What Happens If You Never Clean Your Dishwasher, According to Experts
Contrary to popular belief, it's not actually self-cleaning.
If you've ever lived without a dishwasher, then you know how life-changing these appliances can be—especially after hosting a party or a holiday meal that involved a lot of dirty dishes piling up. Stack them in the dishwasher, push a button, and voilà! You can relax while it does the work for you. But did you know that this hardworking kitchen appliance requires a little cleaning itself?
"It's funny how we think to clean our ovens or polish our sinks, but the dishwasher often falls by the wayside," says Matt Hagens, a general contractor and the founder of Mr. Kitchen Faucets. "I mean, it's a machine that cleans, so it should clean itself, right? Unfortunately, that's not the case. Dishwashers aren't self-cleaning wizards, as much as we might wish they were. After years working as a contractor, I've seen the grimy truth, and believe me, it's not a pretty sight."
In fact, not cleaning your dishwasher can actually put your health at risk. Read on to find out why—and how experts say to keep it in tip-top shape so it not only gets your dishes sparkling, but keeps you safe from harm.
Your dishwasher may not work as well.
"Like any appliance, dishwashers need regular maintenance to function effectively and safely," says Andrew Brown, a NASTeC-certified appliance repair technician. "If not cleaned regularly, a dishwasher is open to several problems that not only affect its performance but can also pose hygiene and health risks."
The biggest issue here is the filter, Brown explains. "Dishwashers have filters to catch larger food particles that don't get rinsed off dishes. If these filters aren't cleaned regularly, they can become clogged, causing the dishwasher to not drain properly or clean dishes as effectively. Long-term neglect of dishwasher cleaning can lead to more serious issues like damage to the pump or spray arms."
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You could put yourself at risk of foodborne illness.
"If your dishwasher isn't cleaning your dishes properly due to neglect, you could be at risk for foodborne illnesses. This is especially true if you're using the same plates for raw and cooked foods," says Brown. "Food particles that remain in a dishwasher can create a breeding ground for bacteria and mold. These microorganisms can then be sprayed onto your dishes during the wash cycle."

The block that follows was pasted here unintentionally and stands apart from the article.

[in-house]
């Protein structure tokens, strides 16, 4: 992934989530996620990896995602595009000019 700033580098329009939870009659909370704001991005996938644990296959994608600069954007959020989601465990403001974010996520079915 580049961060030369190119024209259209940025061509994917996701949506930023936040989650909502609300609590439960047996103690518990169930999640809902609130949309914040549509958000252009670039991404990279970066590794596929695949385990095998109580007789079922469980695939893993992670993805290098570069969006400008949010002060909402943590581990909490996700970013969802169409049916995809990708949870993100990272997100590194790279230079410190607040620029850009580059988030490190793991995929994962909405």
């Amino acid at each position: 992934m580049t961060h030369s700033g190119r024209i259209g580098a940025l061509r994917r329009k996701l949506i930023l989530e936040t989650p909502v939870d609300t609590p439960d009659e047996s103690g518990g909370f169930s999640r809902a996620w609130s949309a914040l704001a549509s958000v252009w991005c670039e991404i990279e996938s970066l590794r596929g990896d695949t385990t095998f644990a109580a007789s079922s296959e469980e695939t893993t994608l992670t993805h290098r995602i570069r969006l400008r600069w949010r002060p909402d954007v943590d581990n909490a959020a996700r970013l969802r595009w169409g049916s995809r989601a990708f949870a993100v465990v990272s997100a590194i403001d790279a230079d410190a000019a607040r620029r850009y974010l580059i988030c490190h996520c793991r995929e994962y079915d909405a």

An unpleasant odor from your dishwasher may be the first clue that your dishes aren't getting squeaky-clean—and that your health could be on the line. "I recall a client who had never once cleaned their dishwasher," Hagens tells Best Life. "They started noticing an odd smell and less-than-clean dishes. To cut a long story short, we discovered a clog that had become a haven for some rather unpleasant organisms. A thorough cleaning later, the smell was gone, and their dishes were back to their sparkling best."
You may have an allergic reaction.
Tim Jankowski, president of Aladdin's Cleaning & Restoration, says one of the biggest hazards of not cleaning your dishwasher is the buildup of mold. "Mold spores can easily impact you if you have allergies or asthma, and there is a potential for even more dangerous health implications from mold," he tells Best Life. "Mold will grow from a combination of the dark interior of the dishwasher, moisture buildup, and the leftover food particles from the dishes."
"Mold and mildew can cause allergic reactions in some people," Brown confirms. "If these fungi are present in your dishwasher, they could potentially cause health issues."
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Here's how—and how often—to clean your dishwasher.
While you're probably not eager to add yet another chore to your to-do list, cleaning your dishwasher is a non-negotiable—and not that difficult. "A little maintenance can go a long way in keeping your dishwasher, and by extension your dishes, pristine and safe," says Hagens.
He recommends thoroughly cleaning your dishwasher once a month to minimize the accumulation of germs, food debris, and hard water deposits. "Stick to the manufacturer's guidelines, make it a point to clear the drain and food trap weekly, and consider using vinegar and baking soda as a natural, budget-friendly cleaning solution," he advises.
"If you forget to clean your dishwasher filter regularly, it's like hosting a party and not cleaning up afterward. Imagine the mess!" says home organizing expert Sarah Clemence, founder of Busy Blooming Joy. She offers her technique for cleaning that filter: "Pop it out, give it a warm bath with some dish soap, and gently scrub it with an old toothbrush or sponge. If you want to keep it fresh as a daisy, a vinegar rinse and a sprinkle of baking soda between cleanings will do the trick."
Best Life offers the most up-to-date information from top experts, new research, and health agencies, but our content is not meant to be a substitute for professional guidance. If you have health questions or concerns, always consult your healthcare provider directly.